GAA IFFO-backed study finds promise in South East Asia fishmeal
The following was published in Intrafish
Knowledge gained from new study in Southeast Asia may later be used to help feed industries in other regions around the world.
That’s one of the main conclusions of a study entitled "Driving Change in South East Asian Fisheries" commissioned by the Global Aquaculture Alliance (GAA) and Marine Ingredients Organisaton (IFFO).
The study, authored by Duncan Leadbitter of the fisheries and natural resources consulting company Fish Matter, is the first of its kind to examine the Southeast Asian fishmeal industry in such great detail.
The report focused on Vietnam and Thailand because of the importance of the fishmeal and aquaculture industries to the country.
The fishmeal industry is generally more familiar with coldwater systems such as the North Atlantic Ocean and Peru than warmer tropical waters of Southeast Asia.
Tropical ecosystems have a greater number of species, although individual species may not be particularly abundant. These have proved difficult to manage for sustainability techniques developed for single species fisheries in cooler waters have generally failed.
There is renewed interest from scientists, governments and the fishing industry and dependent industries such as processing in finding ways of managing Southeast Asian fisheries.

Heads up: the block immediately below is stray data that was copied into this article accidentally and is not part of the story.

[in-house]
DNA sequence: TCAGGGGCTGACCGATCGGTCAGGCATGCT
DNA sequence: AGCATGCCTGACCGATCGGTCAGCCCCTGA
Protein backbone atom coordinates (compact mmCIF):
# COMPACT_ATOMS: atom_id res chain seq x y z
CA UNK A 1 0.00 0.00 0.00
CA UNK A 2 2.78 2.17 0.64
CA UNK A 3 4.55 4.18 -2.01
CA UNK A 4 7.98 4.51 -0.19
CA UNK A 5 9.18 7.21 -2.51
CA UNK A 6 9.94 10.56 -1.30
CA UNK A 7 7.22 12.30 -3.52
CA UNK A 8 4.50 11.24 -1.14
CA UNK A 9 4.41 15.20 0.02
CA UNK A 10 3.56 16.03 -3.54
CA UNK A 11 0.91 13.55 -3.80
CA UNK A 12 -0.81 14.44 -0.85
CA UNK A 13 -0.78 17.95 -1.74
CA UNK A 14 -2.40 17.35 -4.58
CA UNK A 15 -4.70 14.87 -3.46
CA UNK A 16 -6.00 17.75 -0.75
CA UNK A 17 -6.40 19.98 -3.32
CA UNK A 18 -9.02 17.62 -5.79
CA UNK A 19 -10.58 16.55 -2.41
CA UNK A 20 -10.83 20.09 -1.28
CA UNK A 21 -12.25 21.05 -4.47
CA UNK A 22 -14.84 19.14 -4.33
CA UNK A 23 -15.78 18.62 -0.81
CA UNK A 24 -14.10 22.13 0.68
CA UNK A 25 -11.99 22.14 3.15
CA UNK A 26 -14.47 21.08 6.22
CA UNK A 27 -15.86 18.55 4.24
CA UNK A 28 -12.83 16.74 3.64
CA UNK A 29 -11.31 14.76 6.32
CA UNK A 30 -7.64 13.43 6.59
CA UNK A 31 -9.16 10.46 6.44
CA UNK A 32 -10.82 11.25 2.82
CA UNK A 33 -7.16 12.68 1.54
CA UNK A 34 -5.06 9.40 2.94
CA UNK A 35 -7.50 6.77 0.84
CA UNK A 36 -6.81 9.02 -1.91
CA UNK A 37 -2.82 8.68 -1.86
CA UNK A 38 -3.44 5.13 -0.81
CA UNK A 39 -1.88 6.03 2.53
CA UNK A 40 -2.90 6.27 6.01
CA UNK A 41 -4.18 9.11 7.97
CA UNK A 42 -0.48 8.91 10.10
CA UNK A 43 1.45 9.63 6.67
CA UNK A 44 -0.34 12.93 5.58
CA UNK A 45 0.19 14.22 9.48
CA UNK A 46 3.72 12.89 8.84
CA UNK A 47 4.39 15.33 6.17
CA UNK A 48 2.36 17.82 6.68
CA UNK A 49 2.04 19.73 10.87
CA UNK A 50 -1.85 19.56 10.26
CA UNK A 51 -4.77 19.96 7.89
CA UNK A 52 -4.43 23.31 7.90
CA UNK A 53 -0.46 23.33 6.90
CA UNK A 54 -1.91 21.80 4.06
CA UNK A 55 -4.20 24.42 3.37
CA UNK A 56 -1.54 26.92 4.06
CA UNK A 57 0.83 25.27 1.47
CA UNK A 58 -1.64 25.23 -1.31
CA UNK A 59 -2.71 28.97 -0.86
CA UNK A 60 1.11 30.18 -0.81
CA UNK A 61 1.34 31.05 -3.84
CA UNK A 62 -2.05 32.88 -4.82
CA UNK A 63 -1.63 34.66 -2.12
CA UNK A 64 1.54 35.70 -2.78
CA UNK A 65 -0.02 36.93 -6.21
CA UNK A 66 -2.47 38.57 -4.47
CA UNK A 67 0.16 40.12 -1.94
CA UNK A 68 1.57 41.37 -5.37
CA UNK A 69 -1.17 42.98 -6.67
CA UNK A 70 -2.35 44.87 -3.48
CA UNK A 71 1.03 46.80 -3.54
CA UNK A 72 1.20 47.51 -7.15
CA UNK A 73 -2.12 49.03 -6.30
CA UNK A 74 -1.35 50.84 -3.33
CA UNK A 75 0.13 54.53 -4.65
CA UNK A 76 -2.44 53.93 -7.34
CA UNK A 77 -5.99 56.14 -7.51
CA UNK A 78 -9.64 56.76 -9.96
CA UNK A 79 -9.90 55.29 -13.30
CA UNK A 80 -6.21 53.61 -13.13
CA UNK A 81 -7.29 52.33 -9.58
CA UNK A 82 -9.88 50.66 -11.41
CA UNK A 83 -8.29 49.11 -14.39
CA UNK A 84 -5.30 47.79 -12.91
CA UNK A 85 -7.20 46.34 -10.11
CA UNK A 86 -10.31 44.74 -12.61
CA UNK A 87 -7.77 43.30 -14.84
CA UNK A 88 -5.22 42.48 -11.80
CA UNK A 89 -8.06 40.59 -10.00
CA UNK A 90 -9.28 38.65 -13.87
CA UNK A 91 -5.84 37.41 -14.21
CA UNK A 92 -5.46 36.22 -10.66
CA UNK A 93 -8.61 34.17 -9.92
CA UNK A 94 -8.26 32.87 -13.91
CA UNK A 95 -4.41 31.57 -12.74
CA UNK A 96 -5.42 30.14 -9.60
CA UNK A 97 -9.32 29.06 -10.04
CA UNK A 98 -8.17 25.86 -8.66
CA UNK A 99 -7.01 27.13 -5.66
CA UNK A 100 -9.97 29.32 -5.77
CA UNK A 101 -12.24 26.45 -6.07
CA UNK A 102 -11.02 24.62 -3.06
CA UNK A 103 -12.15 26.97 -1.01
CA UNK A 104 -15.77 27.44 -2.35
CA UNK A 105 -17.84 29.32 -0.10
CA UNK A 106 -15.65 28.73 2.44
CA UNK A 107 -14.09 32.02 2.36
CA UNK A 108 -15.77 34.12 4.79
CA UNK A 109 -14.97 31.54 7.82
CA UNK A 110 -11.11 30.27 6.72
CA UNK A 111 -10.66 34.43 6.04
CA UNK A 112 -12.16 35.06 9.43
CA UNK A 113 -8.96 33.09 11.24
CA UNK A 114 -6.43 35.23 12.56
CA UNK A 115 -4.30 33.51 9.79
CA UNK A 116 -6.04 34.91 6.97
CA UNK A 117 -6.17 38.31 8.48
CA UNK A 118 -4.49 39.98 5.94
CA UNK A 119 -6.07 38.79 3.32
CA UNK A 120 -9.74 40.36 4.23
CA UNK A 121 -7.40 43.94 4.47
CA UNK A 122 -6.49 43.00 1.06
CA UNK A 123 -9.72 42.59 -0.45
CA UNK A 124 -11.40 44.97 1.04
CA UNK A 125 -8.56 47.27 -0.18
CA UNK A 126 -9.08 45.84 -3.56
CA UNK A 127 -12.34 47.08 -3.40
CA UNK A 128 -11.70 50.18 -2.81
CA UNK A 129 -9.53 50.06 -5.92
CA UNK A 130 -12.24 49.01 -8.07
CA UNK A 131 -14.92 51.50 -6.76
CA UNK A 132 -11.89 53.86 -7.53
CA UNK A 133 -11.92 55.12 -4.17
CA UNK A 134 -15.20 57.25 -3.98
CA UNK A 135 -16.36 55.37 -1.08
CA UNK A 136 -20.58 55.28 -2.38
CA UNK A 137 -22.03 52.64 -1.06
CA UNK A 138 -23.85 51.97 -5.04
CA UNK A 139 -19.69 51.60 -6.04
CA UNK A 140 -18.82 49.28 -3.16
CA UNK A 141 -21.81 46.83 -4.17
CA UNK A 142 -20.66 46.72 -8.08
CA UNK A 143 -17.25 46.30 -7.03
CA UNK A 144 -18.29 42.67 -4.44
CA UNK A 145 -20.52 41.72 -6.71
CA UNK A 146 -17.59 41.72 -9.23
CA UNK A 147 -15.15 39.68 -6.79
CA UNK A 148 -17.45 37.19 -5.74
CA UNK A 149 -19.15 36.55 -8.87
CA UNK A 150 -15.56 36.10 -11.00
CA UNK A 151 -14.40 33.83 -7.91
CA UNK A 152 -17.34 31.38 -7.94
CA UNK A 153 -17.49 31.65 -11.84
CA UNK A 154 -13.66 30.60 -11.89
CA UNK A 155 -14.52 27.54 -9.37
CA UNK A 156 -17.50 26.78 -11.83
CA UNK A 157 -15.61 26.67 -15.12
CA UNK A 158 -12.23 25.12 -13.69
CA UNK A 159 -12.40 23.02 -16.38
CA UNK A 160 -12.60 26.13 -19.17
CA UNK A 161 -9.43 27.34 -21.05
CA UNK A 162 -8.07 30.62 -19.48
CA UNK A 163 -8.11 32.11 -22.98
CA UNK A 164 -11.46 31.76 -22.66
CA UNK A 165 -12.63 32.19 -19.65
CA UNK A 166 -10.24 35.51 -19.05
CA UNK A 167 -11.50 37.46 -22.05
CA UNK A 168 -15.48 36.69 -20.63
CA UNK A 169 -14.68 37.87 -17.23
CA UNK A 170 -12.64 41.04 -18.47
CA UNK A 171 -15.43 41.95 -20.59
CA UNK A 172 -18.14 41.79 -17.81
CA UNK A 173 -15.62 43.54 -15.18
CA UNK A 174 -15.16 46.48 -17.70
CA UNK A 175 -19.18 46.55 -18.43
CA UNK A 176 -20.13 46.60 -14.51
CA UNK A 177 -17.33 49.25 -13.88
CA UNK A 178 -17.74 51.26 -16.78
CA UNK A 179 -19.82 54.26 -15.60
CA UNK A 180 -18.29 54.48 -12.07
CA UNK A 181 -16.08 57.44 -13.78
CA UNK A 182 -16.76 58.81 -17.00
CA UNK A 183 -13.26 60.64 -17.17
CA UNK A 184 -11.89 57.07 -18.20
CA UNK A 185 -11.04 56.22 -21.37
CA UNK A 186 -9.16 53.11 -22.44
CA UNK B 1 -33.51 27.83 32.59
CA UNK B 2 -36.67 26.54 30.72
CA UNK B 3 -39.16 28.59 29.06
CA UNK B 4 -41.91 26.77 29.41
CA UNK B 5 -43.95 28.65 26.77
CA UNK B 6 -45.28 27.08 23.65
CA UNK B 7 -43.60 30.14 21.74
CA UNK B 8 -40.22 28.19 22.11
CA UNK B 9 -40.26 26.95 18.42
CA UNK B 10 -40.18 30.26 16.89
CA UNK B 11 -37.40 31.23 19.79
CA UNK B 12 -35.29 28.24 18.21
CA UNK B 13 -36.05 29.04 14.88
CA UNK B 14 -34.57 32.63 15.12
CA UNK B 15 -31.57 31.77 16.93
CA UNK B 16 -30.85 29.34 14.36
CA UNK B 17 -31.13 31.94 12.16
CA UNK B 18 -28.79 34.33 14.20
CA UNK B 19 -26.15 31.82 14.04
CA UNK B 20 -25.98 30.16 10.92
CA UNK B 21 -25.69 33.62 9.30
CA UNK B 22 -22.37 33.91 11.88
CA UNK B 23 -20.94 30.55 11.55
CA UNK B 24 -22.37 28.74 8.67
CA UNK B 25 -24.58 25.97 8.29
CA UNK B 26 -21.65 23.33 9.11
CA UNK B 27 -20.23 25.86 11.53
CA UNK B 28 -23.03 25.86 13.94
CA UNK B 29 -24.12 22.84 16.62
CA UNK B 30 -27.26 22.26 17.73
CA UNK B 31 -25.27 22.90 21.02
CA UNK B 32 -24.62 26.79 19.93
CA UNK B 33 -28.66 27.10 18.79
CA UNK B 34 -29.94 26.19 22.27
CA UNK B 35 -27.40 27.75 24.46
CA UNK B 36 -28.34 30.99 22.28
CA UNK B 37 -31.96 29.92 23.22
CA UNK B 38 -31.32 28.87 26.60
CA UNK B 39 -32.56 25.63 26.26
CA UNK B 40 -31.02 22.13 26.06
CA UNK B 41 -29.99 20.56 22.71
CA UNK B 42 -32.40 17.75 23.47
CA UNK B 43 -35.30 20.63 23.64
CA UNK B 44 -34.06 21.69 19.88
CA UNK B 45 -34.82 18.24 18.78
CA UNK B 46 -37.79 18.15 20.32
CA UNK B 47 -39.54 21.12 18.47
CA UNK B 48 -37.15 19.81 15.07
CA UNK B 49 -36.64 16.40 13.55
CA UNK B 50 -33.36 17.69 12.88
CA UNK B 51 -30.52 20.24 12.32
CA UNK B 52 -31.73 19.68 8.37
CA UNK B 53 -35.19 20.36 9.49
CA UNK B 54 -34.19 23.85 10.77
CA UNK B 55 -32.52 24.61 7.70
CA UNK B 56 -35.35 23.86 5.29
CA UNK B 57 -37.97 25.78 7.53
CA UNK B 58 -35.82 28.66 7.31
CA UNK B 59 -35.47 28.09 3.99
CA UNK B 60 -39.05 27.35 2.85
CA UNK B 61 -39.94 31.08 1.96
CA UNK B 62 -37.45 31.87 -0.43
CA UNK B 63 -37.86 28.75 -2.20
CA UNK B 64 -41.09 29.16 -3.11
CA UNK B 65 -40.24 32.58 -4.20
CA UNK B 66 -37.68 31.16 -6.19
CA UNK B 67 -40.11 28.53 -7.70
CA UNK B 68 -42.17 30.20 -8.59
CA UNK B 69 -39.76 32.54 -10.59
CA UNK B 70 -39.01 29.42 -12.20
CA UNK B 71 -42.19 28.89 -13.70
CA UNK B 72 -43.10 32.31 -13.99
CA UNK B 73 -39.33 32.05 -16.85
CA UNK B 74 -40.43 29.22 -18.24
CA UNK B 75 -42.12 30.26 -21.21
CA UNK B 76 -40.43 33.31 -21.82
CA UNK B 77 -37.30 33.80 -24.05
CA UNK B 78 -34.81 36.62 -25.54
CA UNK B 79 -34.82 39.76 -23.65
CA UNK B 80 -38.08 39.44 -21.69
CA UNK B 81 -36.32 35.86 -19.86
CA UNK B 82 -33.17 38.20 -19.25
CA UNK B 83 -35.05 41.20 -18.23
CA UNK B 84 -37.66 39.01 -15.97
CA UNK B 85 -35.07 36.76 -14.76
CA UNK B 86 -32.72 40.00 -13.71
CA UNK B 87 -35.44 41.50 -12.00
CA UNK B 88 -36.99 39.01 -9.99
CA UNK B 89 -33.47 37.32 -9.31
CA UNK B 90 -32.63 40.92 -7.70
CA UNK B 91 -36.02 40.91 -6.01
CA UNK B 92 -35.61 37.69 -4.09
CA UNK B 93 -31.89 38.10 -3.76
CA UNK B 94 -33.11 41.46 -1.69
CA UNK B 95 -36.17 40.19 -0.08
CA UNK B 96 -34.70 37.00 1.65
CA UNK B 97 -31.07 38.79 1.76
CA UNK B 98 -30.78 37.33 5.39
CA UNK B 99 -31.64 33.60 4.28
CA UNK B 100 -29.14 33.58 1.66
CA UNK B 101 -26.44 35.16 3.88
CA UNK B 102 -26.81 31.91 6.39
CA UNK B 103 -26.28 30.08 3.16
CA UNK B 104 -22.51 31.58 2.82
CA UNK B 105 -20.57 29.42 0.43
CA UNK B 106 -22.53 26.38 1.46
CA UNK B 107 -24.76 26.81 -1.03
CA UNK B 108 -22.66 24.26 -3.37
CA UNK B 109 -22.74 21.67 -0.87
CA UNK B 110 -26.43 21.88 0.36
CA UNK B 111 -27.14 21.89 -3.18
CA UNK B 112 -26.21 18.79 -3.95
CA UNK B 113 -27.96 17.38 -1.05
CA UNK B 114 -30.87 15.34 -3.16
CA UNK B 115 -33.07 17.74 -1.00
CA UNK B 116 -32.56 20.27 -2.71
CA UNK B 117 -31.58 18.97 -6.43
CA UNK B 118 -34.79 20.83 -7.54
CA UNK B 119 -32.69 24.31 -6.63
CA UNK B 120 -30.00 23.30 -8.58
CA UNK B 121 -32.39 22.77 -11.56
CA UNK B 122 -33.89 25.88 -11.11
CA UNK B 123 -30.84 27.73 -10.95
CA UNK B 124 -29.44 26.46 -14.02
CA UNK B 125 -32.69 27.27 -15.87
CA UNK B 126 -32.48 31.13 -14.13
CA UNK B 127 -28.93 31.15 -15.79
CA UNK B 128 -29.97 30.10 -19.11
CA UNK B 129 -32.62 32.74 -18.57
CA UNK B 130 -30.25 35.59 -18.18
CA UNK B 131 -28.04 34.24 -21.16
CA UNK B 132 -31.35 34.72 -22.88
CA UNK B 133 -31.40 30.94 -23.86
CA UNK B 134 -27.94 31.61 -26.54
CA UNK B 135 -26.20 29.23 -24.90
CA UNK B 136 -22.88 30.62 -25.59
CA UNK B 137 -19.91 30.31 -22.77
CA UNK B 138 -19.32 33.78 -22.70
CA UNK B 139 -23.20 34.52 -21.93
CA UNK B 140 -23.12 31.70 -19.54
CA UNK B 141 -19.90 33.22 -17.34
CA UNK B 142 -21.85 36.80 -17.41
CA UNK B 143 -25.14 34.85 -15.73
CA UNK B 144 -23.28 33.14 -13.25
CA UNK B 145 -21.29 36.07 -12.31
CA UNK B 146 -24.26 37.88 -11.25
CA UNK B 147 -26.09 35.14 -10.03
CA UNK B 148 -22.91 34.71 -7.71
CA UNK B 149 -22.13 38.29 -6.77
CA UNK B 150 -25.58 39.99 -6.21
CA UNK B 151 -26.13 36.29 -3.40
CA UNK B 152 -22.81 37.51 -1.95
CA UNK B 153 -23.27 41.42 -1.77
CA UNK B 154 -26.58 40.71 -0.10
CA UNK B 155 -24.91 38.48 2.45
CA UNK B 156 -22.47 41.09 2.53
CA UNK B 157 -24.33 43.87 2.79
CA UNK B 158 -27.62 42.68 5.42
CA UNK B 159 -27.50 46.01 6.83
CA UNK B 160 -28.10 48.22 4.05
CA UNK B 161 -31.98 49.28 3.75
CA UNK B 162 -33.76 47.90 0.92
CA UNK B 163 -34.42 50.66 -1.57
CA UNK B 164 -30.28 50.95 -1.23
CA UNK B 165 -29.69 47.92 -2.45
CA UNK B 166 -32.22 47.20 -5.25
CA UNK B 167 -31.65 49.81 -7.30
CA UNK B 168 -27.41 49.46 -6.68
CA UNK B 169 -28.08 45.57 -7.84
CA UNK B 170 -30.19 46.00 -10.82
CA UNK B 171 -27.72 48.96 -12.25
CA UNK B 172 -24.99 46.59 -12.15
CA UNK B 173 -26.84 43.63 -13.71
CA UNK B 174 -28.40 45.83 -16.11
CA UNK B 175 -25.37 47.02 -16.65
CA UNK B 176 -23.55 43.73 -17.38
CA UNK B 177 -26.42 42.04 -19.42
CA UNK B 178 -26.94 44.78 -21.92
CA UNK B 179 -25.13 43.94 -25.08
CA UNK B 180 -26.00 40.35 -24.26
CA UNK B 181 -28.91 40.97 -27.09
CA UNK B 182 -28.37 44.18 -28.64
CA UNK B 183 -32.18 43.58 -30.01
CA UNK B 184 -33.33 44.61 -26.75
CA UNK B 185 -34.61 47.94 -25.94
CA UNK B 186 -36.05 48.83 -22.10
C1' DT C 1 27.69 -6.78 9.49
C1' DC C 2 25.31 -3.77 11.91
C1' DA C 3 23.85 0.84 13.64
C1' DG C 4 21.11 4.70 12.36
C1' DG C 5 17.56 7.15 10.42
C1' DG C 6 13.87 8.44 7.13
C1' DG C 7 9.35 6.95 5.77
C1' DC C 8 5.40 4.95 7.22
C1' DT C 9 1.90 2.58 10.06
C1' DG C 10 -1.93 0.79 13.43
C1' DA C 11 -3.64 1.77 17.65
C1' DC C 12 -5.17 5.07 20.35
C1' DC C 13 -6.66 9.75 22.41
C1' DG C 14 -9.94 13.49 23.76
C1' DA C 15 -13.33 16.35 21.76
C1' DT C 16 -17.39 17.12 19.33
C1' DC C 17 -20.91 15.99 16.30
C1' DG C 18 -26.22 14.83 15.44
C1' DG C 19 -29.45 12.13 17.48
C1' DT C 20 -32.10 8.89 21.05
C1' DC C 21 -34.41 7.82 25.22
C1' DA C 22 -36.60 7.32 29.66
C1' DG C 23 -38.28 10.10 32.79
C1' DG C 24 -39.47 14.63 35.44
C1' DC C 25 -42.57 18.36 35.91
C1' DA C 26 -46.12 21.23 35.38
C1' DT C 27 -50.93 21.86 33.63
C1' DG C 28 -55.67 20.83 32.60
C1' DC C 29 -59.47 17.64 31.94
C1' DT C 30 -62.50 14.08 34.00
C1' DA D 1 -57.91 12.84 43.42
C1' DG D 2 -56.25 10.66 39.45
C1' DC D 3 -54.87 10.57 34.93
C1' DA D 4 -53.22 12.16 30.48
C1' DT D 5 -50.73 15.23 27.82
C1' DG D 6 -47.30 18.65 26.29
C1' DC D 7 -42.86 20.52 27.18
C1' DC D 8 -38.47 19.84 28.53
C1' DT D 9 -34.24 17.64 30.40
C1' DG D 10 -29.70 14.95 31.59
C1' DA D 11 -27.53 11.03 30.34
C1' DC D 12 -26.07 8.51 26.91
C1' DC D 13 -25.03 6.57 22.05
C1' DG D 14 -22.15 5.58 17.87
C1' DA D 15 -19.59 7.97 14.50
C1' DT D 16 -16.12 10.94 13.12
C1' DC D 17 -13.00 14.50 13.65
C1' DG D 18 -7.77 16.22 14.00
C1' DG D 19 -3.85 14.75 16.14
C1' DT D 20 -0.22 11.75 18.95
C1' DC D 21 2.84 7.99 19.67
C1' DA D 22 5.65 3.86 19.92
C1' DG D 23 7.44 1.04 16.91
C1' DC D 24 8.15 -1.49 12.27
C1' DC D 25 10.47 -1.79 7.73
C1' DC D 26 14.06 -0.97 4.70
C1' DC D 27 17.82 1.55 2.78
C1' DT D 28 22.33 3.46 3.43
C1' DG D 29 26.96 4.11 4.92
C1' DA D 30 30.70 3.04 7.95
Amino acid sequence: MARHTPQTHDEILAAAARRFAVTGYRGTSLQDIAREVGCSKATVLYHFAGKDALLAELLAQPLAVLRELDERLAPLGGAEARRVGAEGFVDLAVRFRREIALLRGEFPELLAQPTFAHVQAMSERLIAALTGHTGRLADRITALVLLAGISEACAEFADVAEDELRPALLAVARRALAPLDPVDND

While levels of efficiency among the fisheries are high, with discards and wastage very low, few fisheries focus mainly on fishmeal. Generally fish that has no market for human consumption is used by fishmeal processors in Southeast Asia.
Small pelagics such as mackerel, anchovies and sardines are consumed by humans, in stark contrast to Europe, North and South America, where these fish types are a major fishmeal ingredient.
Trawlers and purse seine vessels account for about 80 percent of catches. The proportion of catches going to fishmeal processing has fallen sharply since the 1980s, from 1.5 million metric tons to 300,000 metric tons, in part because of overfishing.
The arrival of the surimi industry in the 1980s, but more recently developments in human food products containing seafood, have also contributed to this trend.
One of the consequences of excessive fishing pressure has been the major decline in larger fish and slower growing species and the favoring of smaller, faster growing species.
For the past 20 years, about a quarter of raw materials have gone into fishmeal in Thailand.
In the early years of fishmeal production, both quality and worker health suffered.
Tariff barriers protected local fishmeal producers from higher quality overseas competitors, leading to poor quality shrimp feeds.
“There is not much you can really do in the plant if the quality of the raw material coming off the boat is really poor,” Leadbitter said.
Thailand, however, has since grown to lead initiatives to bring plants up to international standards, the report noted.